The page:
A Moment in Time

Bec Carey

How much time do you spend reminiscing the past, dreaming of the future or stuck in regret of what might have been? How often are you truly in current time? Focused and completely lost in the moment. A moment of time. 

Time can have so many meanings. It is a measurement of seconds, minutes and hours. A way to add structure within our day, lunchtime, dinnertime and bedtime. It is how we plan, schedule and predict. Our existence revolves around it. To some adults, time feeds their desire for order and control. It gives reason to their actions and order to potential chaotic mess.  For children time has not yet developed these meanings. Time is continual. Time is irrelevant. The present time is a moment in time to just be. 

Too many times we have missed the moment. Whether it be that we have been focused on other agendas, become lost in time travelling thoughts or blinded by distractions, we are all guilty of not being mentally present. It seems that with the introduction of more technology, comes more distractions. Our brains become clouded with more thoughts, regret and dreams. Subsequently we have developed a fear, a fear of missing out. This fear takes our brains on a little vacation to a virtual reality. People have such a desire to stay overly connected to each other, to know everything about everyone and well, over sharing just doesn’t seem to be an issue. Oh great, you ate over cooked steak and soggy vegetables last night. I can sleep soundly in knowing that, Thank you. Our time is consumed by creating a particular image of ourselves or trying to document the perfect image of our children, we become lost and miss the significance of the here and now.

Don’t get me wrong, I am connected up to my eye balls. I have three Instagram accounts- all for different audiences, my personal Facebook- in addition to three Facebook pages that I manage. I have five different email addresses, a blog, messenger, iMessage and then there is my iPhone and camera, basically an extension of my iHand. I take photos of everything food included, #guilty. I currently have 8,552 photos on my iPhone and would probably actually die if I was to lose it.  As much as I am aware of my probable addiction, I struggle to create a balance and go for longer periods without……. But I just need to see the photos from my friends, friends, sister who I heard has just had a baby to my third cousins brother and apparently they gave birth under a waterfall. Oh and did you see that dancing panda that did a triple back flip while drinking a kale thickshake? Ah-mazing! My inner calm and balance comes from the comfort of my known connectedness to nature. I am just addicted to nature as I am to technology. While I know I don’t need my iPhone to climb my favourite fig tree, how amazing would a photo from that perspective be?! #selfie #sorrynotsorry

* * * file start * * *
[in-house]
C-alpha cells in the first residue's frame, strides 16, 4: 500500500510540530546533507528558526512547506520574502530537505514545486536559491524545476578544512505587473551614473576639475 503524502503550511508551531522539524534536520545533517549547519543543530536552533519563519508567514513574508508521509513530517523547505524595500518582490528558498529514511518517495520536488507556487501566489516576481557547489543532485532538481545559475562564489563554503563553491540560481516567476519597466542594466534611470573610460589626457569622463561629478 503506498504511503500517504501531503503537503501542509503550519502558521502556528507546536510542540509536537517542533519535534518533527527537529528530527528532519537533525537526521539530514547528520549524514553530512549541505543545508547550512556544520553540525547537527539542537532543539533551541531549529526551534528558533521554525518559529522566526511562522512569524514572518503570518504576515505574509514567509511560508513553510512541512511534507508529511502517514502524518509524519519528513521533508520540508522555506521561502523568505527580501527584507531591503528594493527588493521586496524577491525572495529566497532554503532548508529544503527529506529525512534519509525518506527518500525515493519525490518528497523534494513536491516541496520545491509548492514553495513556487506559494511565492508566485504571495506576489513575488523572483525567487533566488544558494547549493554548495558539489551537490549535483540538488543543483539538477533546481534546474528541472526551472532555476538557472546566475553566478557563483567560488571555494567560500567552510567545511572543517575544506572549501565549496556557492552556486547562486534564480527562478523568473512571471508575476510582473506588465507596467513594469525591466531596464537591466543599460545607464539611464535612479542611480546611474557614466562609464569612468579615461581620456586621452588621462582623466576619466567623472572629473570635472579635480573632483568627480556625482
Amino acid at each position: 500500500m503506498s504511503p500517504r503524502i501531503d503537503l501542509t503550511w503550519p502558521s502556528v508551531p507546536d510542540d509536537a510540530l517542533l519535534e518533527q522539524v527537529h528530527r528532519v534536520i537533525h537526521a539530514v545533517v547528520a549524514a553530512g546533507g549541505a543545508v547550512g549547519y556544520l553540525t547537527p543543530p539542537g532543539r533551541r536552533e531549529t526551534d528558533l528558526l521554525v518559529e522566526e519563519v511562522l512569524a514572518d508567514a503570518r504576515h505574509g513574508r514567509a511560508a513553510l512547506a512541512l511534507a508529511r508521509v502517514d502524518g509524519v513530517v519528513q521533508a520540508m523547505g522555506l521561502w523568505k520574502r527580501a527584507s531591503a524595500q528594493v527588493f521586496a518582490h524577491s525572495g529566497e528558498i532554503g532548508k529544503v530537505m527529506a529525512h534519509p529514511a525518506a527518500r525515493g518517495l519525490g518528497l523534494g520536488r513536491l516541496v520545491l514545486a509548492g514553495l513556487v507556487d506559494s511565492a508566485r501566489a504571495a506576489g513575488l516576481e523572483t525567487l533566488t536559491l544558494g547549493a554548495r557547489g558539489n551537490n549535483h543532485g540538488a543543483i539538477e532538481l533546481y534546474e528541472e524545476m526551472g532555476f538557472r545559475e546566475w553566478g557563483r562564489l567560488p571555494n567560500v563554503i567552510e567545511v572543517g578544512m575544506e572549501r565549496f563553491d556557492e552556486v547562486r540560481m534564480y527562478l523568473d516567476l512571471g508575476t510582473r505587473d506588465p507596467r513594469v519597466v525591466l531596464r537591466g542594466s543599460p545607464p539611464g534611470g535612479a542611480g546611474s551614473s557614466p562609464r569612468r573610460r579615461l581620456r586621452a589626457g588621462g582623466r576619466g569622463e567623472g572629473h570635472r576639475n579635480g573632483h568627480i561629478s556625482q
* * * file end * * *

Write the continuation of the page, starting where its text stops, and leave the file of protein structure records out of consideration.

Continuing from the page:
Our distraction has led to our disconnection from those right in front of us. The ones sitting next to us as we scroll through our phones, check our emails, distractedly think about documentation or spend time with them peering through a camera lens so we don’t miss the perfect photo opportunity. How will people know it happened if there is no evidence, right? Making memories and capturing time is more than just pretty documentation, having a trillion photos or social media records. It is the feelings, the thoughts and connection in the moment. Within Early Childhood Settings and even in our homes, we need to stop and think about the message we are sending to the children. We need to respect their right to privacy. Their right to unscheduled time. Their right to time in uninterrupted play, sans camera in the face, and preferably in nature.

The beauty of nature play is that time becomes redundant, it seems to go on forever. It is easy to get lost in the moment, lost in the play, deeply engaged and focused. You could possibly get lost in the bush too, but I’m sure you will have your trusty iCompass with youafter all it is all about creating a balance. As adults we can learn to prioritse our own time to re-think our role as Educators.   We can stop and critically think about what really matters, the actual authentic moment or the documentation that will come later? Until you clear your mind of distractions, schedules and pre-determined agendas you will never be really able to become lost in the moment of time.  The thought of leaving my phone at home when I go out, leaves me feeling naked and vulnerable. The actual act of not having it in my back pocket, leaves me feeling refreshed and free. I love it and I acknowledge that I need to do it more.

Creating a balance is all about mindfulness, purposeful acts and awareness. Time is continual, there is always tomorrow. Time is irrelevant, unscheduled your day. For children, time is a moment to be. Come out from behind your camera lens, put down your phone and log off. Disconnect from technology and reconnect with each other and the natural world. See the world for the beautiful place that it is, without an Instagram filter. 

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